For the specifics, women believed that men should have at least four pairs of shoes and 11 pairs of underwear as a practical baseline. As we discovered in the last section, men were right on track, with an average of 14 pairs of underwear and six pairs of shoes in their closets. Men thought women should have at least ten shirts, and we found that women were well stocked in this respect, with an average of 17 shirts.

Fashion trends influence our wardrobe choices with the promise of freshness and relevance. Women, in particular, were 44% more likely than men to let current trends steer their clothing habits — especially the “mob wife” aesthetic, which has taken social media by storm.

Exploring how social media impacts style

Nearly 1 in 10 American women have wholeheartedly adopted the bold, maximalist “mob wife” style characterized by flashy, grandiose pieces like big fur coats and large earrings. Even more women (1 in 6) were curious about this emerging look. A resounding 72% believed that age should not restrict anyone from embracing mob wife style, championing fashion as an ageless outlet for boundless personal expression.

Color Dynamics in Closets

This part of our study sheds light on wardrobe color dynamics, interest in “color analysis,” and the hues dominating closets across the U.S. and U.K.

Exploring the impact of color psychology in fashion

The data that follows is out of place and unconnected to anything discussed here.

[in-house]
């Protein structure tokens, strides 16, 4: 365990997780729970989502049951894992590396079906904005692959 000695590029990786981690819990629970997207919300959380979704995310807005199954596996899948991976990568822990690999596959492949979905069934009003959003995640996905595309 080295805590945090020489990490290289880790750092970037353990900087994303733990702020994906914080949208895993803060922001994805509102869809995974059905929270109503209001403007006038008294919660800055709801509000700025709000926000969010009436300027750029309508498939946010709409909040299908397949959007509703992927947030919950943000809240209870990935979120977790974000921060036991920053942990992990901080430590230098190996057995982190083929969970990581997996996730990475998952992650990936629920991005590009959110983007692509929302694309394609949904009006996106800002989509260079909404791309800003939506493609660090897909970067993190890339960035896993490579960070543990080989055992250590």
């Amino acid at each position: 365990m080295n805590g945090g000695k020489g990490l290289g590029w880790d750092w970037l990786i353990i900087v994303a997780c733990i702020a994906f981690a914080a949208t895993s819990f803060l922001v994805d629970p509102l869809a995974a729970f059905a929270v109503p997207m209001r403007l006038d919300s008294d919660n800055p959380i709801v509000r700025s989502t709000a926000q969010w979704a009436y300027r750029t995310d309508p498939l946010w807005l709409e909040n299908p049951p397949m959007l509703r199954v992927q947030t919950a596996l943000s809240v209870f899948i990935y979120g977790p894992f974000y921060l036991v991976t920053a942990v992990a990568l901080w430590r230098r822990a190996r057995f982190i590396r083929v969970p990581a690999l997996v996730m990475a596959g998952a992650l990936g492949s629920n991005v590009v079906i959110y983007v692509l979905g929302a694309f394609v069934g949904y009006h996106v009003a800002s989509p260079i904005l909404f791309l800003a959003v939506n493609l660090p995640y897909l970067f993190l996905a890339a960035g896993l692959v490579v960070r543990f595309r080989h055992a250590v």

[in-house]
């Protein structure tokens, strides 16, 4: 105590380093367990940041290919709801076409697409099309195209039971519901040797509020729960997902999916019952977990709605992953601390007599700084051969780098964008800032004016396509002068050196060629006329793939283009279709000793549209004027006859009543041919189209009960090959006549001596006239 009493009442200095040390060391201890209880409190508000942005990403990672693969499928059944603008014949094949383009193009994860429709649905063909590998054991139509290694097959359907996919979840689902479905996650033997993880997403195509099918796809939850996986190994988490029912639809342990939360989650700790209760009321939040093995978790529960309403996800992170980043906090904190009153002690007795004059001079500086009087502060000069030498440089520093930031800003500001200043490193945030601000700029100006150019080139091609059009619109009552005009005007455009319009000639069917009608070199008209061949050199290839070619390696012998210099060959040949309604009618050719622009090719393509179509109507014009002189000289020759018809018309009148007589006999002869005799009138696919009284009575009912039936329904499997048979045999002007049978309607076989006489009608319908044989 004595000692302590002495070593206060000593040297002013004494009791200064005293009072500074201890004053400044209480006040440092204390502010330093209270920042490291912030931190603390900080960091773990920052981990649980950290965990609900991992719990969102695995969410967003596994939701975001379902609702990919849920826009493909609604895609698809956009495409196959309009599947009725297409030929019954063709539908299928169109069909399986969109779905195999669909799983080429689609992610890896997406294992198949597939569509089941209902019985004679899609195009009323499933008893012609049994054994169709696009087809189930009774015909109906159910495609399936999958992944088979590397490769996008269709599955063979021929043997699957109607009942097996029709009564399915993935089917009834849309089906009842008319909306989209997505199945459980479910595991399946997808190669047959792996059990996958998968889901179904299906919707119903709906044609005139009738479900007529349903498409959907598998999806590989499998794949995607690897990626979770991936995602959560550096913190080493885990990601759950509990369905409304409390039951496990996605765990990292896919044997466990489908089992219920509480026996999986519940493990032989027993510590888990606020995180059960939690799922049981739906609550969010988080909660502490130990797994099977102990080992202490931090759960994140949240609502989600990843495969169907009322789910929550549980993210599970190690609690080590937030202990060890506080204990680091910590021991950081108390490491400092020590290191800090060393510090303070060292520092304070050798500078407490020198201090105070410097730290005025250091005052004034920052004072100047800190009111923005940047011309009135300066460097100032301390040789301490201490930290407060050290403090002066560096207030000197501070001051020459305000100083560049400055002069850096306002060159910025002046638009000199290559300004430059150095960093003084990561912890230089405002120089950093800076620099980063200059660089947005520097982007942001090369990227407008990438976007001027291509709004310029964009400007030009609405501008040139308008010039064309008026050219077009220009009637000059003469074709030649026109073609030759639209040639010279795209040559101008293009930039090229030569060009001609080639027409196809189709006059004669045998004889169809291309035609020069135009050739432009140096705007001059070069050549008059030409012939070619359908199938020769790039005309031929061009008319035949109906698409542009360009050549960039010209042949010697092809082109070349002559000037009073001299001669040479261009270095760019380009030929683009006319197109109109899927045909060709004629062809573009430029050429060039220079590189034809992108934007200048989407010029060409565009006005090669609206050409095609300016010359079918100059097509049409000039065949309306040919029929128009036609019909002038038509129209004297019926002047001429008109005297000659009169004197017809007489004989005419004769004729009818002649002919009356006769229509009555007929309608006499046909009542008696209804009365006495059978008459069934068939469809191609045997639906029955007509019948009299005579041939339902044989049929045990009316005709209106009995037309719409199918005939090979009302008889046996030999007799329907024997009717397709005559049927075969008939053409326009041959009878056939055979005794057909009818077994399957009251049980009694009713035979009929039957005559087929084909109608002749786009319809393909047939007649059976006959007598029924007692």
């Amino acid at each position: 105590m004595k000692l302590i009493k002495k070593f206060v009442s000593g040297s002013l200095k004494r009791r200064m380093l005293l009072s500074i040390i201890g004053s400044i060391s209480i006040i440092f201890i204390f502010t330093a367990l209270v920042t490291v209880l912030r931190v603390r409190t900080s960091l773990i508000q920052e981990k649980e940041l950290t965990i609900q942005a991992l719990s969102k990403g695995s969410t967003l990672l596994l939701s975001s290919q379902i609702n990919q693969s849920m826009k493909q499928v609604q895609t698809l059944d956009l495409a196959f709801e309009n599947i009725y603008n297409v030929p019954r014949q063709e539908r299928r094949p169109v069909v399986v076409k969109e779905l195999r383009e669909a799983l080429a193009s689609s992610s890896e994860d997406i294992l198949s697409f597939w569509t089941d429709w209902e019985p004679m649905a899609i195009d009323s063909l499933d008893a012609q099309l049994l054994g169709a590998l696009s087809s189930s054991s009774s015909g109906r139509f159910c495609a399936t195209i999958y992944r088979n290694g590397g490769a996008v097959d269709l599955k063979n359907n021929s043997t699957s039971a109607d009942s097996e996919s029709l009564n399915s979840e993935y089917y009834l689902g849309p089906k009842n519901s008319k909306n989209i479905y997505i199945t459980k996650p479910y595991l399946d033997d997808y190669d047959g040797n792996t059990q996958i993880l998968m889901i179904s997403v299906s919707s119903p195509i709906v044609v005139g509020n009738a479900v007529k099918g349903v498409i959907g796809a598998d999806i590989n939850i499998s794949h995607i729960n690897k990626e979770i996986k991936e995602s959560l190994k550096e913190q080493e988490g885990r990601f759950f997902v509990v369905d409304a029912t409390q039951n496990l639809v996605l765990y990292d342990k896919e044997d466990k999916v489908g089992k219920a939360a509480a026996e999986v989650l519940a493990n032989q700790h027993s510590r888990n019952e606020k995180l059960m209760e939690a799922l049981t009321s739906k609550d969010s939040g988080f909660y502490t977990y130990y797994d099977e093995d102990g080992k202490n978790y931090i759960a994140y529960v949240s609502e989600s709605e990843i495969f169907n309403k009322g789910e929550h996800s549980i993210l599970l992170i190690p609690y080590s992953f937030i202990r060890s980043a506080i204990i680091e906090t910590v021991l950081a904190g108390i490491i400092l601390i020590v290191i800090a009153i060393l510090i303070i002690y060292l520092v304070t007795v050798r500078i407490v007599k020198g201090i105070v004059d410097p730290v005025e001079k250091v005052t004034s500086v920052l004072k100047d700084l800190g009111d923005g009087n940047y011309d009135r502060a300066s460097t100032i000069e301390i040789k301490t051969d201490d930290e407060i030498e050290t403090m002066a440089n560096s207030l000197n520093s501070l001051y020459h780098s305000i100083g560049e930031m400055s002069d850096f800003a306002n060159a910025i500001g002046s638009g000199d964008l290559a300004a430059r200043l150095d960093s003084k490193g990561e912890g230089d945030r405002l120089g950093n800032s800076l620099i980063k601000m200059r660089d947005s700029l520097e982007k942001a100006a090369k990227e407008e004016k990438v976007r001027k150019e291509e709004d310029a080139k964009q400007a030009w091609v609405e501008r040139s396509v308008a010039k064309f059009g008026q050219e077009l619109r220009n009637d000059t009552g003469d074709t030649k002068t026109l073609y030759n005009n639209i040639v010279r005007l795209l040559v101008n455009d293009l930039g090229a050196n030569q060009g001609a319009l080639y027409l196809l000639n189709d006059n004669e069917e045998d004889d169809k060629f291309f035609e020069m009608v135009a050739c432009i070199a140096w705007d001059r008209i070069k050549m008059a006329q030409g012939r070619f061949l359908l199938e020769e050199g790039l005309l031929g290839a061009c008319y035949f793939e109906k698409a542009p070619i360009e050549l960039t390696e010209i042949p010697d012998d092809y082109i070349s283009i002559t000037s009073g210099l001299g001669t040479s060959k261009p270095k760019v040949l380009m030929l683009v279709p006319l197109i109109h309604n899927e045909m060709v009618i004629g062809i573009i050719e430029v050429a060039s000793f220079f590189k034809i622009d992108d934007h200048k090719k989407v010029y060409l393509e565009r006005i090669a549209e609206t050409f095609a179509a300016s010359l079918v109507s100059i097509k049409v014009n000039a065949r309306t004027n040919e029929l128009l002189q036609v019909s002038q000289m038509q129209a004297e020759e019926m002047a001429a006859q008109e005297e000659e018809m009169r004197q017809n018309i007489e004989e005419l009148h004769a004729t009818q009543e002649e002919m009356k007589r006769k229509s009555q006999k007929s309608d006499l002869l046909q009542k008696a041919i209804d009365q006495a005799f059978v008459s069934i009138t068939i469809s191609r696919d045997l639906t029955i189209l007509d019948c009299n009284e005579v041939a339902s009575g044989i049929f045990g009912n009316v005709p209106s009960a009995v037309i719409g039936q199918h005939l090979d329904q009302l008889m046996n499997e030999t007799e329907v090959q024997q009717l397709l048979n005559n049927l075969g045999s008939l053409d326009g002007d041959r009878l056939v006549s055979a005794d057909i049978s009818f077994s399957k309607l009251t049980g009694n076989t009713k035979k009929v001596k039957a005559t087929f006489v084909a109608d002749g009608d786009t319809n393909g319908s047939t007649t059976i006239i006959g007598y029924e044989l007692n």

Over half of the women surveyed were keen on the idea of a professional color analysis, with a slightly higher interest among U.K. women (54%) than their American counterparts (48%). A color analysis can help determine which colors make you look your best based on your natural features, helping you pick the right colors for your clothes, hair, and makeup.

Black, blue, gray, white, and green topped the list for clothing color preferences, illustrating a tendency towards versatile and easily coordinated shades. U.K. residents (42%) were more inclined than Americans (35%) to primarily wear monochromatic outfits: a minimalist yet often bold look. Sticking to one color palette can also simplify the daily decision of what to wear.

Our journey through the closets of the U.S. and U.K. concludes, leaving us with a richer understanding of today’s wardrobe preferences and habits. Decade-old underwear, Gen Z’s methodical decluttering, the “mob wife” look, and interest in professional color analysis all tell a story about our evolving culture and fashion sense. Our closets are windows into our identities, highlighting the practicality, sentimentality, and aspirations that define us.


To explore the average closet, we surveyed 504 residents of the U.K. and 510 Americans. This sample comprised 54% women, 45% men, and 1% non-binary. 

About Custom Ink

Custom Ink empowers people and groups to express their unique identities with custom apparel and accessories. Our blend of innovative design, exceptional service, and quality products effortlessly transforms your ideas into reality.

Fair Use Statement

If you’re intrigued by the insights on wardrobe habits and trends we’ve shared, feel free to spread the word for any noncommercial use. We only ask that you include a link back to this page so your audience can see our full findings and survey methodology.


Jeff Gregory helps customers find what they need in search engines and loves writing blog posts that help people elevate their experiences.